You will avoid much frustration and possibly negative repercussion for yourself or patient if you just ask for help when needed.  I remember silently sweating out many situations where I was afraid to ask for help as a new grad nurse.  As an experienced nurse, I appreciated the young nurses coming to me with questions instead of just forging ahead, often incorrectly, and not knowing what they are doing.  Questions are expected and not frowned upon, so ask away and help yourself by doing so.

I remember the excitement of starting out as a new nurse.  Wishing you all the best.  Now go get 'em new grads!

A freelance nurse health content writer with 37 years nursing experience.

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4 Comment(s)

Davey Do

Specializes in around 25 years psych, 10 years medical. Has 42 years experience.

Sometimes- most times- the simplest truths are the best, as in your article, dareese.

Viewing from the other end of the spectrum, having retired from a 36 year nursing gig, I can say that I would have walked the path though my career much more easily had I paid heed to these truths.

But like so many, I had to learn for myself sometimes the hard way, but as has been said, “Sometimes people need to take the wrong path in order to lead them to the right one".

Thanks for a great article, dareese!


Specializes in Long term care; med-surg; critical care. Has 9 years experience.

I think you have some very good advice here. The only one I don't totally agree with is #2. I DON'T think that nurses eat their young any more than in any other field of employment. People are people and there are wonderful people and nasty people in all walks of life. This nurses eat their young sentiment that is perpetuated constantly sets up new grad nurses to expect that they are going to be bullied and harassed by bitter older nurses. And when you go in expecting to be bullied and harassed, guess what? You probably find it somewhere. If people are just encouraged to act as adults, deal with personality conflicts and truly discern what is the difference between a grumpy coworker and someone who is truly creating a hostile environment, we might have less new nurses crying poor me and blaming others for every problem that arises.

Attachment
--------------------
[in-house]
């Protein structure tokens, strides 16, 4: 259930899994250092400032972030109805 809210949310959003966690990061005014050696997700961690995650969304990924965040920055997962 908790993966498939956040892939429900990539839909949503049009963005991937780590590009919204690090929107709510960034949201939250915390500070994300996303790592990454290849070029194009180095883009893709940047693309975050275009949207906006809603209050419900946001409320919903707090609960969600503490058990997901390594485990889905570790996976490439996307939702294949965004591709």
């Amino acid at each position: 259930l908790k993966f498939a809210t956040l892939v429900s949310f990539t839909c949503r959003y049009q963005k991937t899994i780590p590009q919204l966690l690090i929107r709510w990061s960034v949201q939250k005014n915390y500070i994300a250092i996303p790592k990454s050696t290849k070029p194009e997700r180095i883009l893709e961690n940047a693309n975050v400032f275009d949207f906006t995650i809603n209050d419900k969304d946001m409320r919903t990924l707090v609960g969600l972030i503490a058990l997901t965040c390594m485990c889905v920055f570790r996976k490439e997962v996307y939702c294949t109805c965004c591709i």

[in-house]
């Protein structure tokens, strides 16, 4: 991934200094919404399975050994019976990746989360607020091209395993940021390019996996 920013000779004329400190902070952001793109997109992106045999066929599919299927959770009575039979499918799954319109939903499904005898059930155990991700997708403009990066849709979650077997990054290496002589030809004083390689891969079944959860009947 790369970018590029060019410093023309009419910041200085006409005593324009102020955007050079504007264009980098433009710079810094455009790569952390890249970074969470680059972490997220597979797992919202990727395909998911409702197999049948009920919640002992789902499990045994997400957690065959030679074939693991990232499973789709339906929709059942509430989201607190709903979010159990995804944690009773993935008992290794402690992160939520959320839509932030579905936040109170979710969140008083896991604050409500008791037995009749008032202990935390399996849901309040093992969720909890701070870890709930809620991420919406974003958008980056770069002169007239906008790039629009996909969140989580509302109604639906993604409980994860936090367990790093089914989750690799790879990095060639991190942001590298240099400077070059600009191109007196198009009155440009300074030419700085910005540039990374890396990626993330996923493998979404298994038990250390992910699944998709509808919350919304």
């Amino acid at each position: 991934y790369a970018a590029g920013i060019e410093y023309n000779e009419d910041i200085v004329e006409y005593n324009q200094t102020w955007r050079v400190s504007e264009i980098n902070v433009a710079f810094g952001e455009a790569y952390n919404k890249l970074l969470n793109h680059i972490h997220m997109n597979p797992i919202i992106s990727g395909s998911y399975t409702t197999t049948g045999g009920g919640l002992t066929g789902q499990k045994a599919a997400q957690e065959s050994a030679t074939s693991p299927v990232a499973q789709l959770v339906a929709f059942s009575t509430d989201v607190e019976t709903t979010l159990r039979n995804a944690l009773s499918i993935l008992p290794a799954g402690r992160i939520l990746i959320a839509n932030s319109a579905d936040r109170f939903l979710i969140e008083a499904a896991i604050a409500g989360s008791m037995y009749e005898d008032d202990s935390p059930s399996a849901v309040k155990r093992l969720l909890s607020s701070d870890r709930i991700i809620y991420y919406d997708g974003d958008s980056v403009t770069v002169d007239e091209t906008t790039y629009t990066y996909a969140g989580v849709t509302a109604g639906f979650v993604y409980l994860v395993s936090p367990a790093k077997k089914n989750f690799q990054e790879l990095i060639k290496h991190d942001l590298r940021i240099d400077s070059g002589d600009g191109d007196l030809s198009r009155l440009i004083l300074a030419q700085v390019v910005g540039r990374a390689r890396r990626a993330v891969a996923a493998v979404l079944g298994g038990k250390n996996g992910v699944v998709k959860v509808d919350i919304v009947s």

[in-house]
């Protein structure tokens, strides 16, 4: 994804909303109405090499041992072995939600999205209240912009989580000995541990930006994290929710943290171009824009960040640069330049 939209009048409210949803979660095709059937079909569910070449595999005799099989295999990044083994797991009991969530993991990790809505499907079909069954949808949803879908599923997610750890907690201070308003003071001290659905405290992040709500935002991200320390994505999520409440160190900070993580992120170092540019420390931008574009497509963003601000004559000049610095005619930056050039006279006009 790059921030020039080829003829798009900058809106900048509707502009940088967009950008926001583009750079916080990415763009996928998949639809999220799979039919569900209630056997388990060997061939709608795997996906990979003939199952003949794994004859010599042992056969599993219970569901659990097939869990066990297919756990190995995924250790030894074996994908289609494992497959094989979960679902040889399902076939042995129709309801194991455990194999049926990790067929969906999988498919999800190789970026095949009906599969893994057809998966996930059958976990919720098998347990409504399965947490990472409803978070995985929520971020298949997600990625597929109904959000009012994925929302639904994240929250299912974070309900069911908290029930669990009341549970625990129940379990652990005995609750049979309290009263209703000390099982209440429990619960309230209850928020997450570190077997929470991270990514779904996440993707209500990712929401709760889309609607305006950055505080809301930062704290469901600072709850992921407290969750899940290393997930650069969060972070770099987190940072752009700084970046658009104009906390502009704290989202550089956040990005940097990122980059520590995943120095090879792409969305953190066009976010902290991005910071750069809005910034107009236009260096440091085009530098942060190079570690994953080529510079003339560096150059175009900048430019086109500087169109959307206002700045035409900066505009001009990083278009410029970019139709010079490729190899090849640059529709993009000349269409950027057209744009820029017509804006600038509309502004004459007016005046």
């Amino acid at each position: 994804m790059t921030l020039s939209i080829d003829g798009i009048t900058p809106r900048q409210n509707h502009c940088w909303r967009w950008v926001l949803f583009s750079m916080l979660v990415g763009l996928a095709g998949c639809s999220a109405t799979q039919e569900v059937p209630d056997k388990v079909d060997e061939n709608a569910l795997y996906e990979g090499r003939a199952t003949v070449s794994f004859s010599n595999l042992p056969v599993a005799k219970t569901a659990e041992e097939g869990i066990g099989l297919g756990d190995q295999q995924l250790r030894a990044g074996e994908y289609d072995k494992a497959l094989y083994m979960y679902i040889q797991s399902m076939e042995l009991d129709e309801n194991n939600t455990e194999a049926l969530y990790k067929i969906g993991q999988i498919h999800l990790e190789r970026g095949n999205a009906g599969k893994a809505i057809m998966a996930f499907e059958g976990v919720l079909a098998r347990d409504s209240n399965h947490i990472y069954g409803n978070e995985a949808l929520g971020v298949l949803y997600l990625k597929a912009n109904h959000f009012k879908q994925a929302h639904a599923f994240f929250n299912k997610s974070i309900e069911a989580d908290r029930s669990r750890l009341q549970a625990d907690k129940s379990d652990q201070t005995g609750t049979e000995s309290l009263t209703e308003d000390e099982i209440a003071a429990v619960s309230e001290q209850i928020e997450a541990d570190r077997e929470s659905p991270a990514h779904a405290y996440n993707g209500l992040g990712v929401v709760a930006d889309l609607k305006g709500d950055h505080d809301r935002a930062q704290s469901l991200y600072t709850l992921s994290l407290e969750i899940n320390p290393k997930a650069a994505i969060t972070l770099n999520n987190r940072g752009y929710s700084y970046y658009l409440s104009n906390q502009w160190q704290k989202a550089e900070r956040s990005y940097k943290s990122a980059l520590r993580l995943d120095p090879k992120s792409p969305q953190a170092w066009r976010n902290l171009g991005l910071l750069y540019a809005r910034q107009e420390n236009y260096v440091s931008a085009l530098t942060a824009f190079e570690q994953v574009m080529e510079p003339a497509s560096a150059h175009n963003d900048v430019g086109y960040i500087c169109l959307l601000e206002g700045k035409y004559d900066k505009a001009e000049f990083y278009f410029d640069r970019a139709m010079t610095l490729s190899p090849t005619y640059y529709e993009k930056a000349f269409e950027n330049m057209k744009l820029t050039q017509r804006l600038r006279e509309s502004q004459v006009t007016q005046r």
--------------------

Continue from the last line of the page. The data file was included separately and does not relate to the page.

The first year of nursing is challenging for everyone and you have laid out some good advice for those just starting out. I would just recommend that they listen to those that try to help and give themselves permission to make mistakes. You can't gain 10 years of experience on orientation, and some aspects of nursing practice just take time. 

By-a-thred, RN, ADN

Specializes in M/S, LTC, home care, corrections and psych. Has 30 years experience.

It's never to late for truck driving school. 


Specializes in Community Mental Health. Has 28 years experience.

I agree with all of these tips. When doing clinicals in nursing school, I witnessed the "nurses eat their young" adage. Then I was lucky enough to have clinicals at a small community hospital that was app. 45 minutes from where I lived. The nurses there were supportive and it was a different environment all together. They laughed! I made my decision then and there, despite the drive, that I would apply there. I did and was hired and worked there for 23 years. 

Wanted to add to idea about approaching your nurse manager. I've learned over and over that you will earn more respect if you attempt to address the problem/person/situation yourself first. And if the problem still exists, yes -report it to your NM but yes-be prepared!